Why Do Curators Wear Gloves?

Why Do Curators Wear Gloves?
One of the basic rules of handling artifacts is that you just don’t touch them. Curators, educators and docents have a cache of white cotton gloves at our disposal to safely handle artifacts in a museum’s collection.

There are oils on the palms of our hands that can damage an artifact over time. You might not see it now, but your fingerprint on a historic textile can actually cause it to deteriorate in a year, two years or a decade. In the museum world, we think on a much larger timeline scale than the average person.

The most sensitive materials in a museum’s collection are textiles, wood and metal artifacts. These materials are harmed the most by the oils on your hands.

Perhaps the most visible and fast-acting example would be a fingerprint on a piece of sterling silver. Your hand oils speed up the inevitable tarnishing process, leaving a tangible reminder of why you should have worn gloves when handling it.

But there are some materials that curators do not handle with gloves.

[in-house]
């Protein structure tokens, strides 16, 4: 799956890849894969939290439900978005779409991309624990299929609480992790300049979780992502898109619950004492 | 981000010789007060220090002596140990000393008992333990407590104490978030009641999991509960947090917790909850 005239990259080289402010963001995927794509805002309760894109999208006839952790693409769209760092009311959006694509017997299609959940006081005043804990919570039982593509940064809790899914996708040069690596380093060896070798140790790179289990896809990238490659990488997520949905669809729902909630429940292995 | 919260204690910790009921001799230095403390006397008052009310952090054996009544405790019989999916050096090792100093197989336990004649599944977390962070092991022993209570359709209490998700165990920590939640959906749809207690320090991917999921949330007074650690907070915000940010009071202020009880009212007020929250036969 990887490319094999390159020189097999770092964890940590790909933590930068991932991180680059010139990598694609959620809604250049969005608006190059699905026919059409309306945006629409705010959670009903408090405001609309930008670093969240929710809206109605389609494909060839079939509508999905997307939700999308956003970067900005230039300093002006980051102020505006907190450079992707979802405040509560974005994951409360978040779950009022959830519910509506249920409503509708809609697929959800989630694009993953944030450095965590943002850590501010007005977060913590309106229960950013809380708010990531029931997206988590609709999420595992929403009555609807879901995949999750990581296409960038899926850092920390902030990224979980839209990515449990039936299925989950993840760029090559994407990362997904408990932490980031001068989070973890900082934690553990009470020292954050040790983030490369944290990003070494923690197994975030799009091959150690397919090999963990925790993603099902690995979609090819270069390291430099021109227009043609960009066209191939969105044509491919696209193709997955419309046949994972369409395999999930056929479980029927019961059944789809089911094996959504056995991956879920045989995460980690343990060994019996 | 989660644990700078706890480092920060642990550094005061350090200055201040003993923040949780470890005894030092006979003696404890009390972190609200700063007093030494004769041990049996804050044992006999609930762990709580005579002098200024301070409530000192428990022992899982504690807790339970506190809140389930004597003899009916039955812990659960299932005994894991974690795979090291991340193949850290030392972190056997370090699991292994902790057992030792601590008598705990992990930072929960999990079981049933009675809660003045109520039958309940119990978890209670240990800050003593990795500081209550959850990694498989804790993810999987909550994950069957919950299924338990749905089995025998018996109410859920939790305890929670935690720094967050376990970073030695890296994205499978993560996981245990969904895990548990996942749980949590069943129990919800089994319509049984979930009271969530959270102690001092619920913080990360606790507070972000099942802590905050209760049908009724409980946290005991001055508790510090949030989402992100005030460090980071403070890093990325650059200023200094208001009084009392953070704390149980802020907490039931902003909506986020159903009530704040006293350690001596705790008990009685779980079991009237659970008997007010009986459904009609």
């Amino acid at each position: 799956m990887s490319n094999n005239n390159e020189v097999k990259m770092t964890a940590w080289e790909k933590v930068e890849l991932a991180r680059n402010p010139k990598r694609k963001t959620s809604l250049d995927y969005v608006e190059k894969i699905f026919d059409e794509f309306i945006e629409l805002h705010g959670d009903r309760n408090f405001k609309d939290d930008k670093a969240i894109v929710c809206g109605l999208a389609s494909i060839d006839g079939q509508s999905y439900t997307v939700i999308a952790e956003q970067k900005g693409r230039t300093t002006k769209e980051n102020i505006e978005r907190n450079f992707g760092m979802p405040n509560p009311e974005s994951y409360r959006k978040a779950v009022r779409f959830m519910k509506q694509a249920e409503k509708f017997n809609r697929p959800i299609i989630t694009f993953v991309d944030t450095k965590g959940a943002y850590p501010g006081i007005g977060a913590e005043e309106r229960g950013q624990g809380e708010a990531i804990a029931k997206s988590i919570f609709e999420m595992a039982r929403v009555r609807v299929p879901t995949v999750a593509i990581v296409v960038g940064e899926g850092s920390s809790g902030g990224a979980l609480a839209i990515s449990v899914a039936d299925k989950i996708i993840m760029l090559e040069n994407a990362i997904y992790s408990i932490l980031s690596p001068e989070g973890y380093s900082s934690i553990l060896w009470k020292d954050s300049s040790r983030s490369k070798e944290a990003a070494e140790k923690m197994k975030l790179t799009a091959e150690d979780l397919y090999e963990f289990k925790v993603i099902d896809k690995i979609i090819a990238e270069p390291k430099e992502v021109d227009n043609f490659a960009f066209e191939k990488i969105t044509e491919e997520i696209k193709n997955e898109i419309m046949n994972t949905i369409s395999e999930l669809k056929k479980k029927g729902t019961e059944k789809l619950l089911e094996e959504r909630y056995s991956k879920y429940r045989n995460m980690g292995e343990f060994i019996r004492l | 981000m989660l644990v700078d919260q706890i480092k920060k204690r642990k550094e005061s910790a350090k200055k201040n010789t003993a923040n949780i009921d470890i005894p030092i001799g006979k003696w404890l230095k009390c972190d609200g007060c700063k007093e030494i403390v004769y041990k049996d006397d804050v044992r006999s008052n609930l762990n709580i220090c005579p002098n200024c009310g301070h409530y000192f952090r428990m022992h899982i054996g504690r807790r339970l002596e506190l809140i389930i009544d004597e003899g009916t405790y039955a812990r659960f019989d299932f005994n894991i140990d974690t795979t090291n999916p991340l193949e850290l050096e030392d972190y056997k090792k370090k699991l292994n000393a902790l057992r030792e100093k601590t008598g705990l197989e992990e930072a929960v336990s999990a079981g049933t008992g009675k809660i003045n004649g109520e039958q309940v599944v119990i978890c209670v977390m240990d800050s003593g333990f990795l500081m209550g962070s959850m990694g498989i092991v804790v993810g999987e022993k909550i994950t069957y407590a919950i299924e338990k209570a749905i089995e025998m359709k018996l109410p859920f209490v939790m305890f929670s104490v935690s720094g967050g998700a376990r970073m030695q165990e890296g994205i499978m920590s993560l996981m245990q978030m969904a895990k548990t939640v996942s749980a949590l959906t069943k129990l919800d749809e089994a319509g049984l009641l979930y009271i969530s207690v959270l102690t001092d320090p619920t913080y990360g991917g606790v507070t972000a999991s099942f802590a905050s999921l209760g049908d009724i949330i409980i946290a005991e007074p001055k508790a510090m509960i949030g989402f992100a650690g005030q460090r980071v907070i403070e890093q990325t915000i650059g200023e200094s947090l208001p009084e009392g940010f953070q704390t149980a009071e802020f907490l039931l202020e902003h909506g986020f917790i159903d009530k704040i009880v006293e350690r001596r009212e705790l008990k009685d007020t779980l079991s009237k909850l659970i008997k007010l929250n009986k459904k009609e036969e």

Hand oils are not a threat to glass or pottery that has been sealed with a glaze. Wearing gloves increases the likelihood that a smooth artifact will slip out of your hands, unless you wear the kind of gloves with a gripping surface on the palm.

Therefore glass, china and ceramics should be handled with clean hands, not with gloves. You should wear gloves when handling unglazed pottery, painted glass or china that has been painted over the glaze.

There is also some debate about whether or not we should wear gloves when handling paper items. Paper is definitely susceptible to damage from hand oils. But some museums and archives, like the New York Public Library, would rather not risk delicate pages being torn by gloved hands. They prefer researchers to handle archival items with clean, un-gloved hands instead.

It is also important to use good judgment when handling artifacts. For example, if you have a toy with a paper label that is peeling, and your gloves are catching the frayed edges and causing (or potentially causing) further damage, remove your gloves and wash your hands before handling that piece.

If you are dressing a mannequin and you cannot fasten the hook and eye closures with your gloves on, wash your hands and finish the process.

As a general rule, museum professionals will not handle artifacts without gloves. It is a misconception that we wear gloves to protect our hands! We wear them to protect the artifacts.

You Should Also Read:
Archival Supplies
Preserving Your Heirloom Textiles
Raising Money for Collections Projects

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